Moscow City Court has ruled to dissolve the prominent human rights organisation, as the Kremlin continues to crack down on those who oppose the invasion of Ukraine.
A court in Russia has ordered the shutdown of the country’s oldest human rights organisation, the Moscow Helsinki Group, amid a relentless crackdown on voices critical of the Kremlin.
The NGO was established in 1976 by Soviet dissidents and produced regular reports on human rights abuses across the country.
A judge reportedly took less than 20 minutes to rule in favour of a motion by the Justice Ministry to dissolve the group, which was one of the last independent human rights organisations in Russia.
The ministry has accused the NGO of violating its legal registration in Moscow by working on human rights cases outside of the Russian capital.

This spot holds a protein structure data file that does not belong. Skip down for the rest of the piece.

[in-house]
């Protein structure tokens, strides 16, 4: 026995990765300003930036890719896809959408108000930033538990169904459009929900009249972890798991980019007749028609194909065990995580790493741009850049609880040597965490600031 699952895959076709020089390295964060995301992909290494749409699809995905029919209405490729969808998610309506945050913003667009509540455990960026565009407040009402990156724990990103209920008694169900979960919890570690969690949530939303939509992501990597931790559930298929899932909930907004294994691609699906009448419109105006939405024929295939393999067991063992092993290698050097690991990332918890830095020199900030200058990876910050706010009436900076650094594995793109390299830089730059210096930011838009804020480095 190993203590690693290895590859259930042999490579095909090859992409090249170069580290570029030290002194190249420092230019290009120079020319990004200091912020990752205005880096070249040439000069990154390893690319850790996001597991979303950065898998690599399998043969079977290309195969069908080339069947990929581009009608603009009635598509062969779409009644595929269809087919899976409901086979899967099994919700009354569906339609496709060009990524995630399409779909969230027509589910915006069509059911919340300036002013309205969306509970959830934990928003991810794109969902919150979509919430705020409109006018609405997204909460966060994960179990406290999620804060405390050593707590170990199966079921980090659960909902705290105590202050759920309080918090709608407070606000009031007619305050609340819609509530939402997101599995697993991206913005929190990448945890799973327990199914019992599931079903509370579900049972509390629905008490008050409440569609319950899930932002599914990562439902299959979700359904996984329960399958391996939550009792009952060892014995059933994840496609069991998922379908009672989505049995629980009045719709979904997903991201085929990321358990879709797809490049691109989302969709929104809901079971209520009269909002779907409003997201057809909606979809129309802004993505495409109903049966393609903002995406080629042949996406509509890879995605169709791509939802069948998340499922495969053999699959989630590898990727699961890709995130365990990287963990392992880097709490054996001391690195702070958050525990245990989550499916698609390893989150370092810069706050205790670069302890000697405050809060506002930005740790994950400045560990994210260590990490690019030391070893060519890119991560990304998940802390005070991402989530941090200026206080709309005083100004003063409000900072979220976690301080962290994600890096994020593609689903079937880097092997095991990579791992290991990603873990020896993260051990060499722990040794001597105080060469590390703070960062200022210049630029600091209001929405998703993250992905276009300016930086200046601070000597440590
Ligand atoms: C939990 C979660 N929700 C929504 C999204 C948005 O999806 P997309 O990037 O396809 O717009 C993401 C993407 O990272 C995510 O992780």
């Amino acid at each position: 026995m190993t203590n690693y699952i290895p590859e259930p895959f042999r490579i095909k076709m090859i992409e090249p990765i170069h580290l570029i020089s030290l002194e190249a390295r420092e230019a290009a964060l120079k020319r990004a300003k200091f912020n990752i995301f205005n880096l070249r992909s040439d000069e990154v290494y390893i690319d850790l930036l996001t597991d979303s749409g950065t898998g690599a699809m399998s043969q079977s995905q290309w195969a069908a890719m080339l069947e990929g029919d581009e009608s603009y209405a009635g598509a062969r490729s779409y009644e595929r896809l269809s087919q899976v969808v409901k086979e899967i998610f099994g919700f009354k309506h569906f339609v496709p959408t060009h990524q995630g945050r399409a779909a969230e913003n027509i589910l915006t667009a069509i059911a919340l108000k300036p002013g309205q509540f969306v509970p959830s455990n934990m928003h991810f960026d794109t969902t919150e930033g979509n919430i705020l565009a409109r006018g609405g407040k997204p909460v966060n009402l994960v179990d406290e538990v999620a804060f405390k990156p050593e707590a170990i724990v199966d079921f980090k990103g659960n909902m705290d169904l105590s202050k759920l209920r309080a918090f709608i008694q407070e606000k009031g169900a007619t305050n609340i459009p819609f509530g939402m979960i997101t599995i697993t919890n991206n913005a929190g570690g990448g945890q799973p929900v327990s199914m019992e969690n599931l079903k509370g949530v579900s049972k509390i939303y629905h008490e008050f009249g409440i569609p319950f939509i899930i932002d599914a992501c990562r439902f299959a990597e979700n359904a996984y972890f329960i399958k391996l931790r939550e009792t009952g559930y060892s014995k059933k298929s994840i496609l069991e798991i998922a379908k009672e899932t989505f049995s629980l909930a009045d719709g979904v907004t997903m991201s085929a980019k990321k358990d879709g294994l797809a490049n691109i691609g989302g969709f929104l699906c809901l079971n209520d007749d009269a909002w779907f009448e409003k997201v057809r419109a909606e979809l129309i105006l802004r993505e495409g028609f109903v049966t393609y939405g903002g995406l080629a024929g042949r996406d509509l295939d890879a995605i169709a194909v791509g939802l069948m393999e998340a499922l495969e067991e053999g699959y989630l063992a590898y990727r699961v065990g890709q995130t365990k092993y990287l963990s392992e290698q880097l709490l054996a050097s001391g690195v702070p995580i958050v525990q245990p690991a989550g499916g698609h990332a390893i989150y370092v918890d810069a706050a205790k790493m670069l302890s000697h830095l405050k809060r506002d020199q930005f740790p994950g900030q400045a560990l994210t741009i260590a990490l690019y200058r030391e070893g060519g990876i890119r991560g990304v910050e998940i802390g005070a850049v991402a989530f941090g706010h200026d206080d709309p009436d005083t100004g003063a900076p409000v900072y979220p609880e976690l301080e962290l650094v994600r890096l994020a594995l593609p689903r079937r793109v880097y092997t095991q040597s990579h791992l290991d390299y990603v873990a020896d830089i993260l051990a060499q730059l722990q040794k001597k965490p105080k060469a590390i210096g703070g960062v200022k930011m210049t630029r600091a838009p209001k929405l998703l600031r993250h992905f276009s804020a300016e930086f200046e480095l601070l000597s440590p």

The organisation has described the accusations as ‘minute and absurd’ saying the court decision was a serious blow to the human rights movement, not only in Russia but also the world.
Since its invasion of Ukraine almost two years ago, the Kremlin has cracked down on rights groups, independent media outlets, and opposition activists that show any sign of dissent.
The forced closure of the Moscow Helsinki Group comes just 13 months after the same Moscow court shut down another veteran human rights organisation, the Memorial Human Rights Centre, also at the ministry’s request.